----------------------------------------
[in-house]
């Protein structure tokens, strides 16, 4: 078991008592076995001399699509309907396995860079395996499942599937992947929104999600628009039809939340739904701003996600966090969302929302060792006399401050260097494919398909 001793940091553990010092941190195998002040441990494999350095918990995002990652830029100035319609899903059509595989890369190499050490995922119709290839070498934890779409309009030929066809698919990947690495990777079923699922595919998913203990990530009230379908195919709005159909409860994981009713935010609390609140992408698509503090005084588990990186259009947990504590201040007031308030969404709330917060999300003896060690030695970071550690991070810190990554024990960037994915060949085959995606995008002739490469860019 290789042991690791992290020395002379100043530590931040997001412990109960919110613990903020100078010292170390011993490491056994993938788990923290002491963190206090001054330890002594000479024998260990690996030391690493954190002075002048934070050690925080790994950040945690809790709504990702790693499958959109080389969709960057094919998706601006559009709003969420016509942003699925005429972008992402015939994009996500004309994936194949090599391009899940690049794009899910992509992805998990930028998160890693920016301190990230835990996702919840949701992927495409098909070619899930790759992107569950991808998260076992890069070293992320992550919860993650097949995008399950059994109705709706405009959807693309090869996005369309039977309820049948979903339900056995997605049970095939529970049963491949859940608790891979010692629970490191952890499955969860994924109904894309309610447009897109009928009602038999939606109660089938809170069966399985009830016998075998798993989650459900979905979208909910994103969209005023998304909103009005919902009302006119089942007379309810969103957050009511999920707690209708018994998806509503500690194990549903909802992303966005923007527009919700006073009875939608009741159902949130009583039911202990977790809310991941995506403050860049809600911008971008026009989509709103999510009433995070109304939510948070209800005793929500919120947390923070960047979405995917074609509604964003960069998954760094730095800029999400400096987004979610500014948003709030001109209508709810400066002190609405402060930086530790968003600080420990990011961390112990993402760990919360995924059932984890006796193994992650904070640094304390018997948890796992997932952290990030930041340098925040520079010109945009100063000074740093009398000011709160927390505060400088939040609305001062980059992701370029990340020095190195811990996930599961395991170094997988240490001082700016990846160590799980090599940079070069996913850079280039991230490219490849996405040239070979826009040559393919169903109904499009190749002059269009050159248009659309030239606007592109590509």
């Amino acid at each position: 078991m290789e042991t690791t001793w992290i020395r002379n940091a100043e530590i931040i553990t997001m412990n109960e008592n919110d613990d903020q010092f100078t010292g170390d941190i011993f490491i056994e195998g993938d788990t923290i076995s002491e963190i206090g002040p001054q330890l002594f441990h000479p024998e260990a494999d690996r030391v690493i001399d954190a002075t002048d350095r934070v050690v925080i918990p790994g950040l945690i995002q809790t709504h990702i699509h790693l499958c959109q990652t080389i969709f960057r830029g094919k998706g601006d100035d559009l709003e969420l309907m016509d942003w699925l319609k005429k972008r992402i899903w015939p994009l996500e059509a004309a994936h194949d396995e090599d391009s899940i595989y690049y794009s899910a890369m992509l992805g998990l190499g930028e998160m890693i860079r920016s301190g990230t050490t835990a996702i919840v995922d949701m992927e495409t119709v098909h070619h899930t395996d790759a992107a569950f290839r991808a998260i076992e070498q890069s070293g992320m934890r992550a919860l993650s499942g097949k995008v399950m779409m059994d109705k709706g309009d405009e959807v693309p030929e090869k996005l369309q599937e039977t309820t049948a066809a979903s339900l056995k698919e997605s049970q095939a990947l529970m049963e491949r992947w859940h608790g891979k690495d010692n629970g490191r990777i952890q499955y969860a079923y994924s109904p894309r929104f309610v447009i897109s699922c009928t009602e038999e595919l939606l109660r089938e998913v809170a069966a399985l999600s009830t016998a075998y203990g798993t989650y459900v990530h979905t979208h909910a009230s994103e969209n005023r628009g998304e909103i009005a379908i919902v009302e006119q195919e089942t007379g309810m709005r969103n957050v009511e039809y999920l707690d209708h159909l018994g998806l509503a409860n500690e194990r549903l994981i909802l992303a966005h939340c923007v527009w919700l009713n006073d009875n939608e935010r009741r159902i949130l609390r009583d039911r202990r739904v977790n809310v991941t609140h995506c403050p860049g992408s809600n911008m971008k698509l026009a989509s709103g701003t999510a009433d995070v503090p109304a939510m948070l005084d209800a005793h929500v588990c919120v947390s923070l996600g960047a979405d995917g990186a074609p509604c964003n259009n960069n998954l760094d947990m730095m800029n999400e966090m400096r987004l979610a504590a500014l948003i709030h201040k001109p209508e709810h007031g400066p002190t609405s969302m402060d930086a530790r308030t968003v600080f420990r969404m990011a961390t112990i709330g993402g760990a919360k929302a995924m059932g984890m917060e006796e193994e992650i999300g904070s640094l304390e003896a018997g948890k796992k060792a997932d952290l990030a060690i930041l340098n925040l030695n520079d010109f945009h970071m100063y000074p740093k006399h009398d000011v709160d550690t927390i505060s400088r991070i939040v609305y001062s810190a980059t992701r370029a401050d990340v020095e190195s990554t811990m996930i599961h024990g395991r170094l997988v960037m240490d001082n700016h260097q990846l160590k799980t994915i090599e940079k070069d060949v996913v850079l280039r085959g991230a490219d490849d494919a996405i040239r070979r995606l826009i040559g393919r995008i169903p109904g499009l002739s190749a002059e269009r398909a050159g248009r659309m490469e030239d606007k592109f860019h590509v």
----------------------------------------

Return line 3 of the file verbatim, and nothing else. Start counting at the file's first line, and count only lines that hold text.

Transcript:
């Amino acid at each position: 078991m290789e042991t690791t001793w992290i020395r002379n940091a100043e530590i931040i553990t997001m412990n109960e008592n919110d613990d903020q010092f100078t010292g170390d941190i011993f490491i056994e195998g993938d788990t923290i076995s002491e963190i206090g002040p001054q330890l002594f441990h000479p024998e260990a494999d690996r030391v690493i001399d954190a002075t002048d350095r934070v050690v925080i918990p790994g950040l945690i995002q809790t709504h990702i699509h790693l499958c959109q990652t080389i969709f960057r830029g094919k998706g601006d100035d559009l709003e969420l309907m016509d942003w699925l319609k005429k972008r992402i899903w015939p994009l996500e059509a004309a994936h194949d396995e090599d391009s899940i595989y690049y794009s899910a890369m992509l992805g998990l190499g930028e998160m890693i860079r920016s301190g990230t050490t835990a996702i919840v995922d949701m992927e495409t119709v098909h070619h899930t395996d790759a992107a569950f290839r991808a998260i076992e070498q890069s070293g992320m934890r992550a919860l993650s499942g097949k995008v399950m779409m059994d109705k709706g309009d405009e959807v693309p030929e090869k996005l369309q599937e039977t309820t049948a066809a979903s339900l056995k698919e997605s049970q095939a990947l529970m049963e491949r992947w859940h608790g891979k690495d010692n629970g490191r990777i952890q499955y969860a079923y994924s109904p894309r929104f309610v447009i897109s699922c009928t009602e038999e595919l939606l109660r089938e998913v809170a069966a399985l999600s009830t016998a075998y203990g798993t989650y459900v990530h979905t979208h909910a009230s994103e969209n005023r628009g998304e909103i009005a379908i919902v009302e006119q195919e089942t007379g309810m709005r969103n957050v009511e039809y999920l707690d209708h159909l018994g998806l509503a409860n500690e194990r549903l994981i909802l992303a966005h939340c923007v527009w919700l009713n006073d009875n939608e935010r009741r159902i949130l609390r009583d039911r202990r739904v977790n809310v991941t609140h995506c403050p860049g992408s809600n911008m971008k698509l026009a989509s709103g701003t999510a009433d995070v503090p109304a939510m948070l005084d209800a005793h929500v588990c919120v947390s923070l996600g960047a979405d995917g990186a074609p509604c964003n259009n960069n998954l760094d947990m730095m800029n999400e966090m400096r987004l979610a504590a500014l948003i709030h201040k001109p209508e709810h007031g400066p002190t609405s969302m402060d930086a530790r308030t968003v600080f420990r969404m990011a961390t112990i709330g993402g760990a919360k929302a995924m059932g984890m917060e006796e193994e992650i999300g904070s640094l304390e003896a018997g948890k796992k060792a997932d952290l990030a060690i930041l340098n925040l030695n520079d010109f945009h970071m100063y000074p740093k006399h009398d000011v709160d550690t927390i505060s400088r991070i939040v609305y001062s810190a980059t992701r370029a401050d990340v020095e190195s990554t811990m996930i599961h024990g395991r170094l997988v960037m240490d001082n700016h260097q990846l160590k799980t994915i090599e940079k070069d060949v996913v850079l280039r085959g991230a490219d490849d494919a996405i040239r070979r995606l826009i040559g393919r995008i169903p109904g499009l002739s190749a002059e269009r398909a050159g248009r659309m490469e030239d606007k592109f860019h590509v």